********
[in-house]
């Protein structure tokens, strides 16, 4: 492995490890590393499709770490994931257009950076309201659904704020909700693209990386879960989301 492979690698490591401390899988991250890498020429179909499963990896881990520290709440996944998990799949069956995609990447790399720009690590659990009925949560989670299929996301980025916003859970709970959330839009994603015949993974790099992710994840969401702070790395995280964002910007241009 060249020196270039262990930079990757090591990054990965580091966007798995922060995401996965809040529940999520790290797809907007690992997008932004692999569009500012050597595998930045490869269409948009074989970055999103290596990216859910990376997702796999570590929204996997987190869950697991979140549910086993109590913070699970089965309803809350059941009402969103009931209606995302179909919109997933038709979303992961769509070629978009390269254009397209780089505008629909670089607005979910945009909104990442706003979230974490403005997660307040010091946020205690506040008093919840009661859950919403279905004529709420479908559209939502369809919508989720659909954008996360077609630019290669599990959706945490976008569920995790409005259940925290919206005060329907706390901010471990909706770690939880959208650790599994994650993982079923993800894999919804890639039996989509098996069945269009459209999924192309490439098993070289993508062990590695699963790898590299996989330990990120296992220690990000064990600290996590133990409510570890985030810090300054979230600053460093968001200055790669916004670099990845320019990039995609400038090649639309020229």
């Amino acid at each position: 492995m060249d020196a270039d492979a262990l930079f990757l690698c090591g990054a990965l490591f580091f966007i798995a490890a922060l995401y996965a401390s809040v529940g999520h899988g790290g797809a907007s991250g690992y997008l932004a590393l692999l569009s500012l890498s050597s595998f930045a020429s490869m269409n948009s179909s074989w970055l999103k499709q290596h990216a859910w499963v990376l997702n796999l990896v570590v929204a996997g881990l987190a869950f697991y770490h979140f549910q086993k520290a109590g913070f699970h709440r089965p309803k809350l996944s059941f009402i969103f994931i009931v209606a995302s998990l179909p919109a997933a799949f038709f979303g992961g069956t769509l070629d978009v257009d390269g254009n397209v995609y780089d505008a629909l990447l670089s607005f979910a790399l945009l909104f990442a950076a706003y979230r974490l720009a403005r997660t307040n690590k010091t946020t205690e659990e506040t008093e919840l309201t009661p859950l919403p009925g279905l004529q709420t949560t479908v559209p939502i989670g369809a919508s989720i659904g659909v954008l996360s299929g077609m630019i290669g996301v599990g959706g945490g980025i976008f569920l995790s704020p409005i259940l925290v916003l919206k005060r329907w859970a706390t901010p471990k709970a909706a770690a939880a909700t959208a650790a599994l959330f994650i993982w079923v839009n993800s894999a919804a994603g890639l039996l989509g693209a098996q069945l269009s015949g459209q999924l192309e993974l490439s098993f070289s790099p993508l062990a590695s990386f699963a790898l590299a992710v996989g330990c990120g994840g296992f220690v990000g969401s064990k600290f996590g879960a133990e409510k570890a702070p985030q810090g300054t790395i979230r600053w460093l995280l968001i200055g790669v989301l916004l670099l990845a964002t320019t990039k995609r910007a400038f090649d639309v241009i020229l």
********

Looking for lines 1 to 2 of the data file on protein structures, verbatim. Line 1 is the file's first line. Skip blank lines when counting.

[in-house]
């Protein structure tokens, strides 16, 4: 492995490890590393499709770490994931257009950076309201659904704020909700693209990386879960989301 492979690698490591401390899988991250890498020429179909499963990896881990520290709440996944998990799949069956995609990447790399720009690590659990009925949560989670299929996301980025916003859970709970959330839009994603015949993974790099992710994840969401702070790395995280964002910007241009 060249020196270039262990930079990757090591990054990965580091966007798995922060995401996965809040529940999520790290797809907007690992997008932004692999569009500012050597595998930045490869269409948009074989970055999103290596990216859910990376997702796999570590929204996997987190869950697991979140549910086993109590913070699970089965309803809350059941009402969103009931209606995302179909919109997933038709979303992961769509070629978009390269254009397209780089505008629909670089607005979910945009909104990442706003979230974490403005997660307040010091946020205690506040008093919840009661859950919403279905004529709420479908559209939502369809919508989720659909954008996360077609630019290669599990959706945490976008569920995790409005259940925290919206005060329907706390901010471990909706770690939880959208650790599994994650993982079923993800894999919804890639039996989509098996069945269009459209999924192309490439098993070289993508062990590695699963790898590299996989330990990120296992220690990000064990600290996590133990409510570890985030810090300054979230600053460093968001200055790669916004670099990845320019990039995609400038090649639309020229």